By Sean McAdam
CSNNE.com Red Sox Insider Follow @sean_mcadam
PHOENIX -- It's the All-Star break, and you know what that means: time for first-half grades for the Red Sox.
There's a wide variance here for a first-place team. While there are several players headed for the Honor Roll, some others are in danger of flunking.
Of course, there's time to bring those grades up. Here's hoping there's plenty of homework being down over the break.
Without further ado:
Adrian Gonzalez - A
Simply put, Gonzalez has been everything the Red Sox hoped he would be when they
traded for him last December. He leads the majors in a host of offensive categories (RBIs, total bases, extra-base hits, doubles) and has played a superb first base. About the only deficit in his game is speed, of which there is none and accounts for his eye-popping 20 GIDP. Other than that, however, he's been virtually flawless.
Dustin Pedroia - B
For the longest time, Pedroia couldn't seem to get untracked, with a batting average hovering around .250. Then, Pedroia got his ailing knee checked and received an injection and his game began to take off. His defense has been as good as ever and quietly - if such a thing is possible with him - he's become a real stolen base threat (16-of-19).
Jed Lowrie - B
Just when it seemed like he finally make good on his potential, Lowrie got hurt. Again. In April, when no one else was producing, Lowrie hit so well that he took the starting shortstop job from Marco Scutaro and for a month and a half, had an OPS of better than .850. But then he collided with Carl Crawford in late May, injuring his shoulder, and his offense began to spiral. Also troubling: his limited range to his right, even when healthy.
Marco Scutaro - C
Scutaro began the season as the starting shortstop, lost the job, then regained it. He hasn't produced much with the bat, but he's played a solid shortstop. The last season and a half may have revealed that Scutaro isn't necessarily an everyday player, but he is a valuable one. And tough, too.
Kevin Youkilis - B
Like Pedroia, Youkilis started the year slowly but has recently come around. He's second on the team in RBIs and third in slugging while reaching base at a near .400 clip. One negative: his defense, which has been only slightly better than average, a reminder that the transition from across the diamond hasn't been a seamless as some projected.
David Ortiz - A-
No slow start this season, or, for that matter, no struggles against lefthanders. This may not quite be the Ortiz of 2004-2007, but for the Red Sox purposes, it's plenty good enough.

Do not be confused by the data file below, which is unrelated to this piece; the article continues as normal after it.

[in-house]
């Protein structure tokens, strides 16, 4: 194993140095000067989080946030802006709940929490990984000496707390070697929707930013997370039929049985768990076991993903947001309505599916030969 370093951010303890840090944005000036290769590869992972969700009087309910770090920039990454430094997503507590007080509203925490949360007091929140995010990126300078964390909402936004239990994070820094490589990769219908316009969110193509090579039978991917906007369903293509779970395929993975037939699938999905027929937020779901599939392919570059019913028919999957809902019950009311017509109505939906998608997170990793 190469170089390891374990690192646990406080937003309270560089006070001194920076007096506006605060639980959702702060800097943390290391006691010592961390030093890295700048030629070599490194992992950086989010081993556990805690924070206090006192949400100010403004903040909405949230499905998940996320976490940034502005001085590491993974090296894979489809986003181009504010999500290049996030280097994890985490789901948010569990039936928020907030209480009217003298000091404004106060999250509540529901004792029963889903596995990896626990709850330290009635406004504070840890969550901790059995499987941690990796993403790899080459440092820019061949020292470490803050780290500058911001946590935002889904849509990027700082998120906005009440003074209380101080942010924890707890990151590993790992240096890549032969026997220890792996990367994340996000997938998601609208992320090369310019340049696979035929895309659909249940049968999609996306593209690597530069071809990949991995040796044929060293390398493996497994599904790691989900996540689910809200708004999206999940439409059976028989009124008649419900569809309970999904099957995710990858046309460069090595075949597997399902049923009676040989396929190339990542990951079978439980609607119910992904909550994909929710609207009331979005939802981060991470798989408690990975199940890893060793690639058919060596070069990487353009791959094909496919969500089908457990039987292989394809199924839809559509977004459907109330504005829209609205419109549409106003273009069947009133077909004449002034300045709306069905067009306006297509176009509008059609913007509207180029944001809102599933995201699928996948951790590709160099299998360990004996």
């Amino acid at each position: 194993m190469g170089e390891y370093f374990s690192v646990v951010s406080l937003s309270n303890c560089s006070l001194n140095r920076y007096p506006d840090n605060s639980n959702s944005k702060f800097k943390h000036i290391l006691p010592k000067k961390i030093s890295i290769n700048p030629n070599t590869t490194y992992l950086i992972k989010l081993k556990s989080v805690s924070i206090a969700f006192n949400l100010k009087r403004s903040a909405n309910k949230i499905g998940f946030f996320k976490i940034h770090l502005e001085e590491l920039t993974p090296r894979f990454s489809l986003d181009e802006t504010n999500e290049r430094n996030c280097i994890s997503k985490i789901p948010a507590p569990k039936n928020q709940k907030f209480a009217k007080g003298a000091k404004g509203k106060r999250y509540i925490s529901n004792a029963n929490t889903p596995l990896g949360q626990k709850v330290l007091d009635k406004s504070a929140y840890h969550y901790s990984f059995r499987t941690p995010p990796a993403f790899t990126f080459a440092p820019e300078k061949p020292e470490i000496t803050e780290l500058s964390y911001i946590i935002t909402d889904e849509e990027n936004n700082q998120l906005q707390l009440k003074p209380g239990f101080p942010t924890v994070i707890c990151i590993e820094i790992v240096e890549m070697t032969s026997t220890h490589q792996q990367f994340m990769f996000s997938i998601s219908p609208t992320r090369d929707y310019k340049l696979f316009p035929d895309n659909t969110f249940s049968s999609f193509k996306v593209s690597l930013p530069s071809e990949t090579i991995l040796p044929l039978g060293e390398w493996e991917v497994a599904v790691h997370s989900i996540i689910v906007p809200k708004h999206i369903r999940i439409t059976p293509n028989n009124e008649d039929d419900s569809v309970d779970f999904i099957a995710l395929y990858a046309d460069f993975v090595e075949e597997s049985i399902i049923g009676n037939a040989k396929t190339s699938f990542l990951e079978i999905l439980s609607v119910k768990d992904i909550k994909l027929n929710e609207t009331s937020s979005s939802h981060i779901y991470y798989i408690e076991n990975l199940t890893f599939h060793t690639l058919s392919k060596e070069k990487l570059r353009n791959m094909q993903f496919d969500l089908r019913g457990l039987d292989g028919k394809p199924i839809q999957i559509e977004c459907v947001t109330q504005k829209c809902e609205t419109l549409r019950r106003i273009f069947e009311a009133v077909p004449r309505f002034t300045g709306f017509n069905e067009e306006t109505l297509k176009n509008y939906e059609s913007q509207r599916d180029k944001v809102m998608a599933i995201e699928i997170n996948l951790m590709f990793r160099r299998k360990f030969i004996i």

Carl Crawford C-
His first half season has been a mixture of disappointment sprinkled in with occasional high points. He's won a handful of games with walkoff hits but mostly, he's dramatically underachieved. It took him weeks to get his average over .200 and his speed hasn't been much of a weapon. Sidelined with a hamstring pull, Red Sox fans everywhere are asking themselves: "We're going to see a much better player when he's healthy again, right? Right?"
Jacoby Ellsbury - A
If not for Gonzalez, Ellsbury could lay claim to first-half MVP. Whether his first half is the result of a player motivated to put last season and its attendant controversies behind him or simply his skills naturally evolving and maturing doesn't really matter. Ellsbury has developed into an elite center fielder.
J.D. Drew D-
At the halfway point, Drew is on pace to finish with fewer than 40 RBI and recently went more than 90 at-bats between extra-base hits. He looks, frankly, disinterested much of the time, as though he can barely muster the energy to play. His lone saving grace: he remains a good outfielder.
Darnell McDonald - F
It's July and McDonald has 10 hits. Ten. The hope had been that he could provide some righthanded pop. Instead, he's played like an overmatched 4A outfielder.
Mike Cameron - F
Perhaps Cameron can salvage the season - to say nothing of his career - in Florida. For now, however, Cameron, a terrific competitor and teammate, sadly appears to be done.
Josh Reddick - A
Had it not been for a shoulder injury to Ryan Kalish, Reddick likely wouldn't have had this chance to contribute in Boston. But he sure has made the most of it with improved play in the outfield and a far more disciplined approach at the plate.
Jarrod Saltalamacchia - C